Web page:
Wild Wonders - Lynx, watercolour by Karen Richardson

Wild Wonders - Lynx, watercolour 22 x 15"

Fresh-Fallen Snow, watercolour 7 x 10"

February Farm, watercolour by Karen Richardson

February Farm, watercolour 5 x 15"

What do you do to enjoy the outdoors in winter? If you have comments you wish to share, please do so using the 'Leave a Comment' button at the top of this post. 

Subscribe to Karen's Newsletter if you wish to see more painting stories, travel tales, studio news updates, or notices of upcoming painting classes and exhibitions.

The Making of 'Whispering Waters'

25 January, 2020 4 comments Leave a comment

Shown above is 'Whispering Waters' watercolour on panel (no glass), one in a series depicting islands in northern lakes. Everything in this 24 x 18" painting is inspired by my imagination assisted by general reference photos from trips throughout northern Ontario, except for the green cedar-strip canoe, which is shown below in a close-up photo of the painting.

Detail of Whispering Waters watercolour by Karen Richardson

This 16-foot canoe was made by First Nations (Huron) in Wendake, Quebec for Simpsons-Sears. My husband bought it in their store in 1963 and we still own this fine craft. I painted it from life.

Detail of Whispering Waters watercolour by Karen Richardson

Shown above is a close-up photo of the island in the painting. I am thrilled with the mist in the background, which contrasts perfectly with the dark hues of the island and adds a sense of mystery to the scene. The complex reflections were very challenging but turned out even better than I had hoped.

The photo sequence below shows the painting in stages as I created this scene.

Whispering Waters watercolour in progress by Karen Richardson

Step 1 (above) I drew the outline of island, canoe and rocks in pencil on 300-lb cold press bright white Arches watercolour paper. Then I masked the edges of the rocky point of land with masking tape, wet the rest of the paper with clear water, and painted on several mixtures of Prussian Blue, Cobalt Blue Deep and Primary Blue. I used sweeping horizontal strokes with a large brush, to simulate gentle ripples in the water. I used the same blue mixtures for the sky.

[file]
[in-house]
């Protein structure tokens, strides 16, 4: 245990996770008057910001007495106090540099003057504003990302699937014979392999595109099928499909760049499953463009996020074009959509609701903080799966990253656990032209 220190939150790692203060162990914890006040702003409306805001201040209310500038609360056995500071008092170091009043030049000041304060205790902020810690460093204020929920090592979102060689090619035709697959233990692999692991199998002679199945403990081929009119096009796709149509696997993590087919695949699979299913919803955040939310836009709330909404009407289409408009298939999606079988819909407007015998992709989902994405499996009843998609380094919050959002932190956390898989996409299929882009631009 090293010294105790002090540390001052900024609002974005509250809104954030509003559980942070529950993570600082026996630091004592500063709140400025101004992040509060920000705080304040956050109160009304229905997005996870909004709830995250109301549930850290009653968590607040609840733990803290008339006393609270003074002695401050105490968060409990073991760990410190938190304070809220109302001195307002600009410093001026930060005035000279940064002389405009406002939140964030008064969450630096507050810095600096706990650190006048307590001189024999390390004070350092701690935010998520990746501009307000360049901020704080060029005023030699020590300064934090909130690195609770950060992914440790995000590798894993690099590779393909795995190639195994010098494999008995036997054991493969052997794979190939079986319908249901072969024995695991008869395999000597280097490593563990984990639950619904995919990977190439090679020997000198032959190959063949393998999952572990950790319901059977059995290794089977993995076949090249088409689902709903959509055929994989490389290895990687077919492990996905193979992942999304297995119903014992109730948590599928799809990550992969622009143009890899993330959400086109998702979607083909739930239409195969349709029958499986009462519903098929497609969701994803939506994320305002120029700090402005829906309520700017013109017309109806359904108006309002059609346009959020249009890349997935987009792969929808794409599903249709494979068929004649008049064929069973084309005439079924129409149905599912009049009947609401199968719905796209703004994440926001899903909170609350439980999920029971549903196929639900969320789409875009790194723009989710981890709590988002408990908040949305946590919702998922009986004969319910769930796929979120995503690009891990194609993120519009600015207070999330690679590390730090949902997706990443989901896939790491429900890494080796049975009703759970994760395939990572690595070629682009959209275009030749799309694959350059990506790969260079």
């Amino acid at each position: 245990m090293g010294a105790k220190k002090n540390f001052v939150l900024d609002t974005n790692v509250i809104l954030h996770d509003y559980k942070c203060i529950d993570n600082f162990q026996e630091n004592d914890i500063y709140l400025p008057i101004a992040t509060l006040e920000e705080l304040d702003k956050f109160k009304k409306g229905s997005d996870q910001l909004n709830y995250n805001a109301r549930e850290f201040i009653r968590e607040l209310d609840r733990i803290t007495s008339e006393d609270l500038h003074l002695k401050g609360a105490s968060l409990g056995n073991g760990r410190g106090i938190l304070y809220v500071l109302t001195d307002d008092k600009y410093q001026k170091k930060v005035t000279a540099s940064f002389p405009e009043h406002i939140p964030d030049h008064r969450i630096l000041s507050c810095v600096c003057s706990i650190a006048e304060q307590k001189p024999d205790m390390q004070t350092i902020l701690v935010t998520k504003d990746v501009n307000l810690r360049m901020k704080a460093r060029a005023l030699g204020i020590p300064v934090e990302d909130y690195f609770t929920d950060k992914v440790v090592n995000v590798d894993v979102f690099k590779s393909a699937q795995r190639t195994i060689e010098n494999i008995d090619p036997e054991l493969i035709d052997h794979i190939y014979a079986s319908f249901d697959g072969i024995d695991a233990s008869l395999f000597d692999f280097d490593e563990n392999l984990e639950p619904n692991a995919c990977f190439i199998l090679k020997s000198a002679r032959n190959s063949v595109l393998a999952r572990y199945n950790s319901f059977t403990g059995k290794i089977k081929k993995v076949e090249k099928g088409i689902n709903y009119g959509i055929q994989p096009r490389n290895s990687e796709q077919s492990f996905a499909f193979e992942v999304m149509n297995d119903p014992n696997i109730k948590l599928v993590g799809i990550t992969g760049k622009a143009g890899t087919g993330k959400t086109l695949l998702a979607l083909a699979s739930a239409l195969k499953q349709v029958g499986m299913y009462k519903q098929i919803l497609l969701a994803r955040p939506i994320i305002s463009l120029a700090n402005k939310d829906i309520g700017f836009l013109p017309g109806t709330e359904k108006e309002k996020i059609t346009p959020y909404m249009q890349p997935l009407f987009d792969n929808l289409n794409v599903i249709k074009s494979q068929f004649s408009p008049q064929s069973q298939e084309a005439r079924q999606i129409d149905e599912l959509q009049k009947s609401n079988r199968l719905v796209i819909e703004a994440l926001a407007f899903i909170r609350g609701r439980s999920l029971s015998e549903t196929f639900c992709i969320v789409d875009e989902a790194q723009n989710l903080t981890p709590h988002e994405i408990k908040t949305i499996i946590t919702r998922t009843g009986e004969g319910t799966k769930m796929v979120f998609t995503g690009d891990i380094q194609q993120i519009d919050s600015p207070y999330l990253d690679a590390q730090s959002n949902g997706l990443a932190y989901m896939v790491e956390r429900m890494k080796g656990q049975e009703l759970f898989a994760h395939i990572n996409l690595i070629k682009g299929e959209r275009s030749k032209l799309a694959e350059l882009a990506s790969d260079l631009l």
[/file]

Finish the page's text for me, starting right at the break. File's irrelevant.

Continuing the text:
Whispering Waters watercolour in progress by Karen Richardson

Step 2 (above) I added two more layers of blue to the water to get the deep colour I wanted, with a full day of drying in between layers, to minimize lifting of older layers when the new layers were applied. Then I removed the masking tape and painted the first layer of greens on the island trees.

Whispering Waters watercolour in progress by Karen Richardson

Step 3 (above) I painted more layers onto the island trees and created their reflections, making sure to place them in the lighter sections of the ripples. All colours in this painting were mixed from the three blues mentioned previously, plus Permanent Yellow Lemon and Primary Red. These paints are all made by Maimeri in Italy and I love the rich, clean colours of these artist quality paints.

Whispering Waters watercolour in progress by Karen Richardson

Step 4 (above) I mixed a neutral gray from three primary colours and painted the far shore on dry paper, adding clear water along the lower edge to look like fog. Once the paper was dry, I painted the straight blue reflection of the sky at the water level of the island. After that dried, I painted the rocks on the island.

Whispering Waters watercolour in progress by Karen Richardson

Step 5 (above) Using masking fluid, I protected the gunwales of the canoe and the paddle on shore. Then I painted three separate layers to create the foreground point. The first was a grisaille (grayish) layer to set up the shadows while I could still see my pencil lines clearly. When that was dry, I wet the whole shore area and painted on several brownish mixtures and sprinkled on salt to create texture in the wash. When that dried I removed the salt and intensified the shadows.